Every few years I watch The Exorcist, and I still feel terror. The film is a marvel of construction. Slowly, very slowly, director William Friedkin lures us upstairs into that third-floor bedroom where evil itself lives inside a 12-year-old girl.
Warner Brothers is re-releasing the film Friday; this is the version Exorcist novelist and screenwriter William Peter Blatty wanted audiences to see.
Single theatre When the film premiered in a single New York City theatre on Boxing Day 1973, crowds lined up around the block for four hours in a blizzard to get tickets. It generated huge buzz at a time when there were no TV shows or magazines dedicated to creating anticipation. Credit its stellar trailer and a few news items about how the film was cursed: the set inexplicably burned down in the middle of the night and there were a string of deaths of people associated with the movie.
After the first few screenings, reports started to appear in newspapers -- shocked audience members were running up the aisle and out of the cinema, some were fainting and others vomiting. Why? Because it wasn't just a cheesy horror flick, but a psychologically devastating film that boasted great writing, wonderful acting and shocking effects and makeup that had never been seen before.
The film opens in Iraq, where an elderly Father Merrin (Max von Sydow) uncovers an ancient artifact, an image of the devil. Friedkin sets up the tension early. This sun-drenched place is brimming with bad vibes -- Father Merrin, local workers, dogs all feel it. We feel it.
Then Friedkin moves us to Georgetown, the affluent Washington, DC, neighbourhood, in the autumn. Actress Chris MacNeil (Ellen Burstyn) and her 12-year-old daughter Regan (Linda Blair) are renting a house while Chris makes a movie. All's well until Regan begins acting strangely -- sleepwalking, moving furniture and lashing out at her mother.
In an almost documentary fashion, Friedkin follows Regan's medical travails. She's CAT-scanned, spinal-tapped and then spinal-tapped again. It's a brilliant second act, because we're watching a healthy girl tortured for no good reason. We know the doctors won't find anything, and our nerves are frayed by Regan's screams and Chris's increasing panic.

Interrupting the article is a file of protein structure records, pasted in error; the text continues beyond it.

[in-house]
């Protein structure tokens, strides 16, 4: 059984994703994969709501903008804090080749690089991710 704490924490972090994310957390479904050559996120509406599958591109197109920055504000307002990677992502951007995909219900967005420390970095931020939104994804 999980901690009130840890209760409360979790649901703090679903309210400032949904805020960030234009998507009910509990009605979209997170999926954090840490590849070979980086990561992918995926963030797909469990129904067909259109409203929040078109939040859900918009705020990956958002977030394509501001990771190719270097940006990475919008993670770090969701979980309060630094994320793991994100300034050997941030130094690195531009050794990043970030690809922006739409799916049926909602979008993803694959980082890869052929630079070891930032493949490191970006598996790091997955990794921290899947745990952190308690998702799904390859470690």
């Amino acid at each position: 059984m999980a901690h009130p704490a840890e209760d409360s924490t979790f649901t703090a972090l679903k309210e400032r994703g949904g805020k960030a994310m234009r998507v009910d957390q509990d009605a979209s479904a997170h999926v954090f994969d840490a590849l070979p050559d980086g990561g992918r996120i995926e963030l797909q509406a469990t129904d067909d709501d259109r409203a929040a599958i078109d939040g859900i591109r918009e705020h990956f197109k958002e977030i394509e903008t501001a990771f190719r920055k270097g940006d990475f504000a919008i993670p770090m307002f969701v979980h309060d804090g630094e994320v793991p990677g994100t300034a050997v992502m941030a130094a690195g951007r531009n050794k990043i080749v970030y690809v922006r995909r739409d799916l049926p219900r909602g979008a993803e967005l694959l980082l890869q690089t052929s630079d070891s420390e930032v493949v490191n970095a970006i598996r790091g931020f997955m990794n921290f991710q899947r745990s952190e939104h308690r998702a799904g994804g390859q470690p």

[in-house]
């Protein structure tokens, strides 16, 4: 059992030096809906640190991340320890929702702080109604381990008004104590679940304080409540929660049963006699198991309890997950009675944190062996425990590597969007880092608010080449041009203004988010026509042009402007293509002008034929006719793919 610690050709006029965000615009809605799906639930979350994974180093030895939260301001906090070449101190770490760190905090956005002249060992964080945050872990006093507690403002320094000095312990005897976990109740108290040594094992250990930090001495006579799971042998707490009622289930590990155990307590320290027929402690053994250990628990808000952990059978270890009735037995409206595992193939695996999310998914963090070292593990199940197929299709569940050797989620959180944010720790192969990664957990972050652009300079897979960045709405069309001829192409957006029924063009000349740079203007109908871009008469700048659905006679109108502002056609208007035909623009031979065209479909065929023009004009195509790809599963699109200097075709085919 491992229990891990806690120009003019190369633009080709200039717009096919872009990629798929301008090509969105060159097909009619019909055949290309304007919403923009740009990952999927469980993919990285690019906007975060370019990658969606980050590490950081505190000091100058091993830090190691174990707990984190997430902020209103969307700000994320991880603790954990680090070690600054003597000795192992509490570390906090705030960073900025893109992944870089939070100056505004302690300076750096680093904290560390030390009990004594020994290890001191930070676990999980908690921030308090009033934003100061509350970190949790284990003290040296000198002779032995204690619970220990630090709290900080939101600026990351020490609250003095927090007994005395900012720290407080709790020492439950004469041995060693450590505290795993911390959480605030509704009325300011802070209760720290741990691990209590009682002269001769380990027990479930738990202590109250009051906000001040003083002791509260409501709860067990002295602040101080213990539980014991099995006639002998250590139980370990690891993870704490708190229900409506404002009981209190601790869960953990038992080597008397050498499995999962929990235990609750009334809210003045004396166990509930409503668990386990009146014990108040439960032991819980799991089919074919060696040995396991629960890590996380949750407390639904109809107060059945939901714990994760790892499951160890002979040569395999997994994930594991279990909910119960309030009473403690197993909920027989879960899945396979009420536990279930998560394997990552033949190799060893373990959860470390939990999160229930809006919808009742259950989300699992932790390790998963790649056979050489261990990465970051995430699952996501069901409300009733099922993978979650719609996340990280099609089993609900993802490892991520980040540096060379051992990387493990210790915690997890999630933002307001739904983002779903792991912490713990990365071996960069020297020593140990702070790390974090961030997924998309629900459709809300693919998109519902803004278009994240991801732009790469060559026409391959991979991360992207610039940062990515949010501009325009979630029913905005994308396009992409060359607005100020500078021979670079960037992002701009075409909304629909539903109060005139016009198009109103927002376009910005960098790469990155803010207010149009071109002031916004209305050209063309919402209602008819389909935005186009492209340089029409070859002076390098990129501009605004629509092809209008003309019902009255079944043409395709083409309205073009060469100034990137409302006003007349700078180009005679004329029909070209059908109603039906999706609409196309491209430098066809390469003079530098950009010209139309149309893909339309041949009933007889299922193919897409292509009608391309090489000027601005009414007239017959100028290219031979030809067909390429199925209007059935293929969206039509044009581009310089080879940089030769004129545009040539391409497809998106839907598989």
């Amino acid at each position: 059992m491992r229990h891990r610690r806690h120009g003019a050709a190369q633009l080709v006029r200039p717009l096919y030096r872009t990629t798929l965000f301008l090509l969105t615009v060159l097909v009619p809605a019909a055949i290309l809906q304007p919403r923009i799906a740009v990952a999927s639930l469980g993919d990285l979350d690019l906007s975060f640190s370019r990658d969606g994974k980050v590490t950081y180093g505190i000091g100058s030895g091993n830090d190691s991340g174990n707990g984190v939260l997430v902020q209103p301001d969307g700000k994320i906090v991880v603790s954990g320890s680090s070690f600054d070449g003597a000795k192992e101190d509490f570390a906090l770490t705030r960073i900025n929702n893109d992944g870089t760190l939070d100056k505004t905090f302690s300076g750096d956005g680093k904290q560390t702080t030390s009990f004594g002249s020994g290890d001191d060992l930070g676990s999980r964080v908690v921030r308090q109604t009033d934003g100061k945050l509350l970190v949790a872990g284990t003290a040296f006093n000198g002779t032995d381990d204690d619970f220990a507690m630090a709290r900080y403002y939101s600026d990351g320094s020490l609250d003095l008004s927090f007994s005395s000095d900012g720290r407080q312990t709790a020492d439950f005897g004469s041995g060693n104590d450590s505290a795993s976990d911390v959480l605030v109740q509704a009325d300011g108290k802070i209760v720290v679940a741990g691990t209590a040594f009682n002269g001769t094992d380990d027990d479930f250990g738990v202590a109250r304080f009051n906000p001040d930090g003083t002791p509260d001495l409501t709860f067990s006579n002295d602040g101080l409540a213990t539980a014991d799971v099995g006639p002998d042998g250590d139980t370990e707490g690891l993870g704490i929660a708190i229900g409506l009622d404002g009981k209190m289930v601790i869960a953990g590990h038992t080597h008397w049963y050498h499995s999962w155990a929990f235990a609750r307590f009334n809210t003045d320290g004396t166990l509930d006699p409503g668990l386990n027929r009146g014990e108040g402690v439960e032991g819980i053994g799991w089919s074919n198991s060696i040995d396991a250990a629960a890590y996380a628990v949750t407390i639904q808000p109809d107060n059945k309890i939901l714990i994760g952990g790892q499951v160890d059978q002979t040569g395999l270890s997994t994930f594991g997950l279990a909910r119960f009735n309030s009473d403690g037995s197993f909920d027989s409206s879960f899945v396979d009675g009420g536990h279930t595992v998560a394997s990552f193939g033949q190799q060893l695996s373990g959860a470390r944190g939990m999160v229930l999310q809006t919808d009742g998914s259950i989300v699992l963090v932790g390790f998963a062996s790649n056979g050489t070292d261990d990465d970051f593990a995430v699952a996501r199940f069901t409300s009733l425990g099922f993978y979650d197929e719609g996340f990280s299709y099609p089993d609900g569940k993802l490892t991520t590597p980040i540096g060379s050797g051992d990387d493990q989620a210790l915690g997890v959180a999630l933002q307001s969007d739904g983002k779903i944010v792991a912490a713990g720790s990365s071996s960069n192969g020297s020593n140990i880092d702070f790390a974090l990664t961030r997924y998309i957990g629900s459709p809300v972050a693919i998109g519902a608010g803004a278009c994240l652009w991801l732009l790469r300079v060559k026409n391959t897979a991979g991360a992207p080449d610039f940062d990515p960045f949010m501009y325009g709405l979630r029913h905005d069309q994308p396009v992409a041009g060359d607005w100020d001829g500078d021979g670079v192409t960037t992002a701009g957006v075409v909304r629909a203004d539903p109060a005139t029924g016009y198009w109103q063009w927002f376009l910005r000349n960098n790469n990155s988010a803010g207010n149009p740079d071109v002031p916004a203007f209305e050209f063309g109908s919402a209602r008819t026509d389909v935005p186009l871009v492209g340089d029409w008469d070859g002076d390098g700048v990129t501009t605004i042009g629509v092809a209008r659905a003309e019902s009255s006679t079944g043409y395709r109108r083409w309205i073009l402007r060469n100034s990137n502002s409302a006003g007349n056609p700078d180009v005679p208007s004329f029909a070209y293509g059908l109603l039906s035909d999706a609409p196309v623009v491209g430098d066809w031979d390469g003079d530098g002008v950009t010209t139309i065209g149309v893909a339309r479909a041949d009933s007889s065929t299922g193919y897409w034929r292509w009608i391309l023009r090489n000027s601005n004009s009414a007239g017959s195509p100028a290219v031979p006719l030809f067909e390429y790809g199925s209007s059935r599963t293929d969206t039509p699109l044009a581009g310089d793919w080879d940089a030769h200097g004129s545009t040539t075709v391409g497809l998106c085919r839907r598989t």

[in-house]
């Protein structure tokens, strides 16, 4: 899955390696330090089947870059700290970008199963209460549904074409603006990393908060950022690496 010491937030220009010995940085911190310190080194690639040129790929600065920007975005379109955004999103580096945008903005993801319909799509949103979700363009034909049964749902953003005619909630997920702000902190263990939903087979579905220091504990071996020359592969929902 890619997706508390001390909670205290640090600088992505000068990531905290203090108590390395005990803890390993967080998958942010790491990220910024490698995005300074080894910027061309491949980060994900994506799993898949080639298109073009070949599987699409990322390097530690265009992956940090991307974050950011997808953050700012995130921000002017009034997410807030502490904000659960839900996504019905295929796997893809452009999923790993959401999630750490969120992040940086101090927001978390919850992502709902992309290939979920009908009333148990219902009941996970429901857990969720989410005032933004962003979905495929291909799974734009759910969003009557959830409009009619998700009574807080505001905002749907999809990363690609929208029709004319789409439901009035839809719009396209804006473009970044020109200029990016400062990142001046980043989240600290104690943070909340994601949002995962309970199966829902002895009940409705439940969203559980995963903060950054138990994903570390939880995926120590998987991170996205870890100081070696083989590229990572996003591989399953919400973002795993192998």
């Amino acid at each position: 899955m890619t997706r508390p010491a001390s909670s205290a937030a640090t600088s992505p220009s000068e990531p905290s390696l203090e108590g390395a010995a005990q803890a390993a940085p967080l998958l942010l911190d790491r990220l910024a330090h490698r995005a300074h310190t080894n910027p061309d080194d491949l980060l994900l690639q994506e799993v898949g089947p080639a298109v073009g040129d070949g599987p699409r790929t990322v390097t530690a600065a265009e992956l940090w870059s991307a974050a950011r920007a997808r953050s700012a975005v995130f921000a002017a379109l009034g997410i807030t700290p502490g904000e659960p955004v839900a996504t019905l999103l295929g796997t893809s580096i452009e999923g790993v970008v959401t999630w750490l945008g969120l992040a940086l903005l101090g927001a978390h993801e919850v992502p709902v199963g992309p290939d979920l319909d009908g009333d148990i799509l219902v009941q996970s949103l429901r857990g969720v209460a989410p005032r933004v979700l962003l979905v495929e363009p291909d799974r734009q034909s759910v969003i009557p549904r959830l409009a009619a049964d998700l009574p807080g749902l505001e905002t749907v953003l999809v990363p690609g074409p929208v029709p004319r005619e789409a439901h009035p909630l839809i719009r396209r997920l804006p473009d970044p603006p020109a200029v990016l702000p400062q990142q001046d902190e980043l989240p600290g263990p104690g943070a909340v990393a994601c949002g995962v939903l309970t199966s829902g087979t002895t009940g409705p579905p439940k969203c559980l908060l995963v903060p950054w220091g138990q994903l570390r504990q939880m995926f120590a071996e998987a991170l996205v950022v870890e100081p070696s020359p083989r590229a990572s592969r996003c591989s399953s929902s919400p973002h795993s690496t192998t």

Ultimate solution Enter Father Karras (Jason Miller), a priest to whom Chris turns as a desperate last resort. By this time Regan is ensconced in her bedroom, tied to her bed so she can't harm herself. But Karras is suffering a crisis of faith, not sure if he believes in God. Although stars like Paul Newman and Jack Nicholson wanted to play Karras, Friedkin went with an unknown face, New York actor and playwright Miller, whose drama That Championship Season was playing on Broadway at the time.
It's a sublime bit of casting because Miller never looks comfortable in his own skin. His Karras is physically and spiritually exhausted and must struggle to find the courage to face the devil. The Exorcist would certainly have faltered with a familiar star face.
The last act of the film is heralded by the arrival of Merrin, who climbs out of a cab and stands under a streetlight in front of the house. Friedkin was inspired by the artist René Magritte for the famous shot. In Magritte's paintings, the ordinary -- a man in a coat and hat -- is made strange. He's standing in mid-air, for example, or he lacks a face.
Besides wanting the shot to be foreboding, Friedkin uses it to show the absurdity of calling in a Catholic witch doctor in the late 20th century.
So when Merrin and Karras walk up the stairs for the first time, my chest feels tight and my mouth goes dry. Friedkin has set us up: that room is freezing cold and icky; Father Merrin, who looked exhausted years ago in Iraq now looks downright creaky; Father Karras doesn't even believe in frickin' God; and Regan is the devil, who can do lots of very bad things. Whoa.
Spider walk Blatty's version includes the famous spider-walk scene that fans of the film have heard about but never seen. It's extremely creepy. It occurs right after Chris hears the news that her friend and film director has died. Out of nowhere, Regan comes scampering down the stairs on her back, like a demented crab, with her tongue flicking about. It was cut, and rightly so, because at that moment there's too much going on -- Chris is in shock and Regan is doing some out-of-this-world shit that scares us too early in the film.
Also added are scenes of Chris and Regan sightseeing in Washington, a longer discussion between Merrin and Karras on the stairs during a break in the exorcism, and a tacked-on ending in which the cop Kinderman and Father Dyer talk about going to movies together. Blatty has always said he wanted this ending, to give the audience hope that life goes on and there is good in the world.
Friedkin thought it was pandering to viewers and lessened the film's impact.
Now you can decide for yourself.
THE EXORCIST, directed by William Friedkin, written by William Peter Blatty, based on his novel, produced by Blatty, with Ellen Burstyn, Jason Miller, Linda Blair, Max von Sydow and Lee J. Cobb. A Warner Brothers release. 130 minutes. Opens Friday (September 22). For venues and times, see First-Run Movies, page 88. Rating:NNNNN